• Highest tested download speed. ER-X: 880 / ER-Lite: 916
  • Highest tested upload speed. ER-X: 933 / ER-Lite: 938
  • Slowest tested download speed. ER-X: 740 / ER-Lite: 858
  • Slowest tested upload speed. ER-X: 863 / ER-Lite: 930
  • Combined average down / up speeds over the test period: 862.3 down / 920.1 up
  • ER-X average: 835.2 down / 907 up
  • ER-Lite average: 889.4 down / 933.2 up.
  • On average, the ER-X was 6.29% slower down and 2.85% slower up.

Interpreting the Results

Based on this quick and dirty testing, it looks like the EdgeRouter Lite barely wins on both downloads and uploads, though it’s a closer race on the uploads. I weigh the Saturday morning results heavier than I do the Friday night results, as alternating the routers seems more likely to help minimize the effect of external factors.

That said, I’m sure purists will be quick to point out that these weren’t laboratory conditions. But residential network users don’t live in laboratory conditions, real world testing seems appropriate for network hardware that intends to live in the real world.

Across all the tests, upload speeds were consistently faster than download speeds. All the ER-Lite’s upload tests in both test periods were in the 900s, while three of the ER-X’s upload tests (one on Friday, two on Saturday) dipped into the 800s. Overall, however, the upload speeds between the two devices were very close.

On Friday night, all three of the ER-Lite’s download tests were faster than the fastest ER-X download. On Saturday morning, four out of five of the ER-Lite’s download tests were faster than the fastest ER-X download test. Only one of the ER-X’s download tests (880) was faster than the slowest ER-L download test (858).

The EdgeRouter Lite consistently “edged out” the EdgeRouter X in uploads and downloads during both test periods, with the exception of one upload test where the ER-X’s max was 7 Mbps faster than the ER-Lite’s max. Apart from that, even though the ER-Lite’s results were only slightly higher, they were higher nonetheless. Whether or not the differences would have been greater with identical port forwards and DHCP reservation configurations potentially eating a few more CPU cycles is hard to say. Probably not, but I suppose it’s possible.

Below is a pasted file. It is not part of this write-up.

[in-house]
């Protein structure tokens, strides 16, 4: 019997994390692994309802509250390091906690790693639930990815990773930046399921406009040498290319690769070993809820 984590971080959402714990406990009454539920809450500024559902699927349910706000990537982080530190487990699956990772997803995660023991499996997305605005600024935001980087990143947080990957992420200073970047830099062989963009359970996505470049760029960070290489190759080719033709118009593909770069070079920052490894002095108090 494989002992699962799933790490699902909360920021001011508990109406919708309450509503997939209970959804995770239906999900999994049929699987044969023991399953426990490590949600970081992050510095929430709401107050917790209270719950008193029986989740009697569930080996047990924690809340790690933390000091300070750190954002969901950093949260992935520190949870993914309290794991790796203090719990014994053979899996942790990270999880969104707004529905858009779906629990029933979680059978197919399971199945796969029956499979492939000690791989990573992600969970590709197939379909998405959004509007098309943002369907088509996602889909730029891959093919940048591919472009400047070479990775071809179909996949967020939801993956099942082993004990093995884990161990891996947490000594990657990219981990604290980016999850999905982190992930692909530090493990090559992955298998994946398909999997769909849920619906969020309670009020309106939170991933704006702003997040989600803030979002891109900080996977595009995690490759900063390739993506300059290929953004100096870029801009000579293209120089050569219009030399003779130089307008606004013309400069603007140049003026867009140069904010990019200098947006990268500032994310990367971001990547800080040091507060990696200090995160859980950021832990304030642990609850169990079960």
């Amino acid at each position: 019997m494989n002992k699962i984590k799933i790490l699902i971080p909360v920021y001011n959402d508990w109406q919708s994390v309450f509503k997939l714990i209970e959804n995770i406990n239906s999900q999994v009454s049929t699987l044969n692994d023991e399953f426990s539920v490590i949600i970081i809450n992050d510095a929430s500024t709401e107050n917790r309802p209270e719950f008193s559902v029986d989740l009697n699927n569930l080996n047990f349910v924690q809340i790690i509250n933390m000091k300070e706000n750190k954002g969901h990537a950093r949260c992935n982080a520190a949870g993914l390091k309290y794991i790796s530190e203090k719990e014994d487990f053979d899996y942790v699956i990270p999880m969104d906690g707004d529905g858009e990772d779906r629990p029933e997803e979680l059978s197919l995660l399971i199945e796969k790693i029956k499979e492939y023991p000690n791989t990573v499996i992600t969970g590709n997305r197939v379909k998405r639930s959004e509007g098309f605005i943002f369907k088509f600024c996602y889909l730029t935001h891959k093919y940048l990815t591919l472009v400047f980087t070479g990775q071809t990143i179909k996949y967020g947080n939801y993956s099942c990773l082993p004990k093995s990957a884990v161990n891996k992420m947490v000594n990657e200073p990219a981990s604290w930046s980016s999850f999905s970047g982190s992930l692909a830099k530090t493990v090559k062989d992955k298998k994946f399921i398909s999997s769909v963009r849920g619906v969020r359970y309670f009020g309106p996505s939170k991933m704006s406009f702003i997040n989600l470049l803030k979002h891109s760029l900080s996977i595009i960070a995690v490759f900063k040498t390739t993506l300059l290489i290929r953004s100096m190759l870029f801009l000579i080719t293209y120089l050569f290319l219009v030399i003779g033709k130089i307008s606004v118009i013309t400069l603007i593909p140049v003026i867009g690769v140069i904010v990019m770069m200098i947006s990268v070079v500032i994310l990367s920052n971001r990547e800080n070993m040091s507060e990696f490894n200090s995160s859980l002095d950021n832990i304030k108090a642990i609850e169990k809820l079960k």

Final Thoughts – EdgeRouter X, EdgeRouter Lite, or EdgeRouter POE?

OK, so the EdgeRouter Lite barely won the real world head-to-head speed battle. But will you actually notice the difference between 916 vs 880 down or 938 vs 930 up during normal everyday Internet use? Probably not. The only time it will likely matter is when you’re screen capping speed tests to taunt your geeky friends on social media.

Beyond that, the speed differences themselves are close enough to not really matter that much. What should matter more are the features you care about in a router. If you have a small number of clients and want to get away without an additional switch, choose the EdgeRouter X and configure four of its ports as a hardware switch. Looking to power multiple PoE access points like the UBNT’s UAPs? Choose the EdgeRouter PoE, which lets you configure three ports as a hardware switch, or an EdgeRouter X-SFP which supports passive PoE over all its ports at half the cost of the ER-POE . Looking for the absolute lowest cost? Get the ER-X. Care about squeezing out the absolute highest speed test result? Get the EdgeRouter Lite. Working with UniFi wireless gear and want all the pretty dashboard features in your UniFi Controller to light up? Forget about the EdgeRouters and pick up a UniFi Security Gateway (USG) — which also runs EdgeOS (though is slightly trickier to customize).

Also, it’s worth noting that I didn’t compare performance of additional features of both routers. I only tested speeds using an online speed test. You’ll have to look elsewhere for comparisons of VPN performance, or IPSec performance, or any other number of things that make head-to-head comparisons more complicated than simply “choose this one.” I knew this going in, and understand it as a limitation of this testing method. I was mainly curious about reported Internet speeds, so that’s what I tested. Take it for what it’s worth.

Regardless of which one you pick, all of Ubiquiti’s router options will perform fine on a high speed Internet connection. What should drive your decision is the needs of your network.

As always, I welcome your comments, questions, and feedback below.